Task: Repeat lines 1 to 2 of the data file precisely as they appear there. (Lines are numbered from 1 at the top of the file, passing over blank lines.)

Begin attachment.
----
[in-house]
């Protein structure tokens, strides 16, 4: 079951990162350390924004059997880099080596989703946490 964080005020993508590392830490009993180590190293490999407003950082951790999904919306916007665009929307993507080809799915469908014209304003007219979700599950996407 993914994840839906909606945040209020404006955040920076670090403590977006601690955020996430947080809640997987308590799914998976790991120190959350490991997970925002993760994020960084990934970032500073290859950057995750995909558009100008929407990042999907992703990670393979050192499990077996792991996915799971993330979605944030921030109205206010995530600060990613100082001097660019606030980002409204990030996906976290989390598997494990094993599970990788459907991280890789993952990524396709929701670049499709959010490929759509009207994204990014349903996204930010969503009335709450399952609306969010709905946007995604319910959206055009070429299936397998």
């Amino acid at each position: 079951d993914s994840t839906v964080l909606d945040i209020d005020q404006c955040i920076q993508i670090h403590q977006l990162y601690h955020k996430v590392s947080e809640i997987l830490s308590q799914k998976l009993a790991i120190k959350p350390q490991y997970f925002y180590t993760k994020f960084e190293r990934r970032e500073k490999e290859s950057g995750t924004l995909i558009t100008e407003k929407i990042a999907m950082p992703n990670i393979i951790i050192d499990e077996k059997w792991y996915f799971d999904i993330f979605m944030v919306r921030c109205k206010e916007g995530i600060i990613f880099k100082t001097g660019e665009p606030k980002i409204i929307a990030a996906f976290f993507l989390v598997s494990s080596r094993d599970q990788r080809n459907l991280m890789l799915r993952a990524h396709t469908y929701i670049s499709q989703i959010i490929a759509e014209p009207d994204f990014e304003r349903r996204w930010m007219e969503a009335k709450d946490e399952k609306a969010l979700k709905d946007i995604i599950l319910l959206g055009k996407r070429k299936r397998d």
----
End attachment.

[in-house]
């Protein structure tokens, strides 16, 4: 079951990162350390924004059997880099080596989703946490 964080005020993508590392830490009993180590190293490999407003950082951790999904919306916007665009929307993507080809799915469908014209304003007219979700599950996407 993914994840839906909606945040209020404006955040920076670090403590977006601690955020996430947080809640997987308590799914998976790991120190959350490991997970925002993760994020960084990934970032500073290859950057995750995909558009100008929407990042999907992703990670393979050192499990077996792991996915799971993330979605944030921030109205206010995530600060990613100082001097660019606030980002409204990030996906976290989390598997494990094993599970990788459907991280890789993952990524396709929701670049499709959010490929759509009207994204990014349903996204930010969503009335709450399952609306969010709905946007995604319910959206055009070429299936397998």